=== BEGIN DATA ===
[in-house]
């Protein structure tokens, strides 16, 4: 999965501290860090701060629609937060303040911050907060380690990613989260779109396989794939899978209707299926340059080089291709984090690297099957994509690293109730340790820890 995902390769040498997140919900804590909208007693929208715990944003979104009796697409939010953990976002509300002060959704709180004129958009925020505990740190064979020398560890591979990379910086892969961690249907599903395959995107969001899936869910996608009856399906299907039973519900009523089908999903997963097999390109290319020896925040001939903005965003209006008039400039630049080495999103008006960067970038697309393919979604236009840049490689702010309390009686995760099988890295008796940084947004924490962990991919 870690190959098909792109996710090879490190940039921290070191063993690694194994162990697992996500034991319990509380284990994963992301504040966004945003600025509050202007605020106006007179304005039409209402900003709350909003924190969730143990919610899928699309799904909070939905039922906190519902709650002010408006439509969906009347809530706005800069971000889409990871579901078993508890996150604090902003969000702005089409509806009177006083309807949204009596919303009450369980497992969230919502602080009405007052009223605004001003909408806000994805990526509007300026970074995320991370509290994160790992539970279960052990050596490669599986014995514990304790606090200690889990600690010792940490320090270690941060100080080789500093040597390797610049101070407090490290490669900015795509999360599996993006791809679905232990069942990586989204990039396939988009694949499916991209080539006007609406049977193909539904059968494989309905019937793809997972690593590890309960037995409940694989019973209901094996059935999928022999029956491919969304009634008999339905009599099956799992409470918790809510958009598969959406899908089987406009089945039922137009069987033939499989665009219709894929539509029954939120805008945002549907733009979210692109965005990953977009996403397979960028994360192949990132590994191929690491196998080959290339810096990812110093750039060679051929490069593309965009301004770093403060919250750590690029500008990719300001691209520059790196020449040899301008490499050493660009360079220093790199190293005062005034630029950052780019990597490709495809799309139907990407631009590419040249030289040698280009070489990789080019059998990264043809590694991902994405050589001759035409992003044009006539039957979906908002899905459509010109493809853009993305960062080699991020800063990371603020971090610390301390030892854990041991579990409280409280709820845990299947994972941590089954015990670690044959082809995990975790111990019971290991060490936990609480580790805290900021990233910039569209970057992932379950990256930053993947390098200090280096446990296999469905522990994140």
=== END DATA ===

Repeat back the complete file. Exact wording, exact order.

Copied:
[in-house]
């Protein structure tokens, strides 16, 4: 999965501290860090701060629609937060303040911050907060380690990613989260779109396989794939899978209707299926340059080089291709984090690297099957994509690293109730340790820890 995902390769040498997140919900804590909208007693929208715990944003979104009796697409939010953990976002509300002060959704709180004129958009925020505990740190064979020398560890591979990379910086892969961690249907599903395959995107969001899936869910996608009856399906299907039973519900009523089908999903997963097999390109290319020896925040001939903005965003209006008039400039630049080495999103008006960067970038697309393919979604236009840049490689702010309390009686995760099988890295008796940084947004924490962990991919 870690190959098909792109996710090879490190940039921290070191063993690694194994162990697992996500034991319990509380284990994963992301504040966004945003600025509050202007605020106006007179304005039409209402900003709350909003924190969730143990919610899928699309799904909070939905039922906190519902709650002010408006439509969906009347809530706005800069971000889409990871579901078993508890996150604090902003969000702005089409509806009177006083309807949204009596919303009450369980497992969230919502602080009405007052009223605004001003909408806000994805990526509007300026970074995320991370509290994160790992539970279960052990050596490669599986014995514990304790606090200690889990600690010792940490320090270690941060100080080789500093040597390797610049101070407090490290490669900015795509999360599996993006791809679905232990069942990586989204990039396939988009694949499916991209080539006007609406049977193909539904059968494989309905019937793809997972690593590890309960037995409940694989019973209901094996059935999928022999029956491919969304009634008999339905009599099956799992409470918790809510958009598969959406899908089987406009089945039922137009069987033939499989665009219709894929539509029954939120805008945002549907733009979210692109965005990953977009996403397979960028994360192949990132590994191929690491196998080959290339810096990812110093750039060679051929490069593309965009301004770093403060919250750590690029500008990719300001691209520059790196020449040899301008490499050493660009360079220093790199190293005062005034630029950052780019990597490709495809799309139907990407631009590419040249030289040698280009070489990789080019059998990264043809590694991902994405050589001759035409992003044009006539039957979906908002899905459509010109493809853009993305960062080699991020800063990371603020971090610390301390030892854990041991579990409280409280709820845990299947994972941590089954015990670690044959082809995990975790111990019971290991060490936990609480580790805290900021990233910039569209970057992932379950990256930053993947390098200090280096446990296999469905522990994140």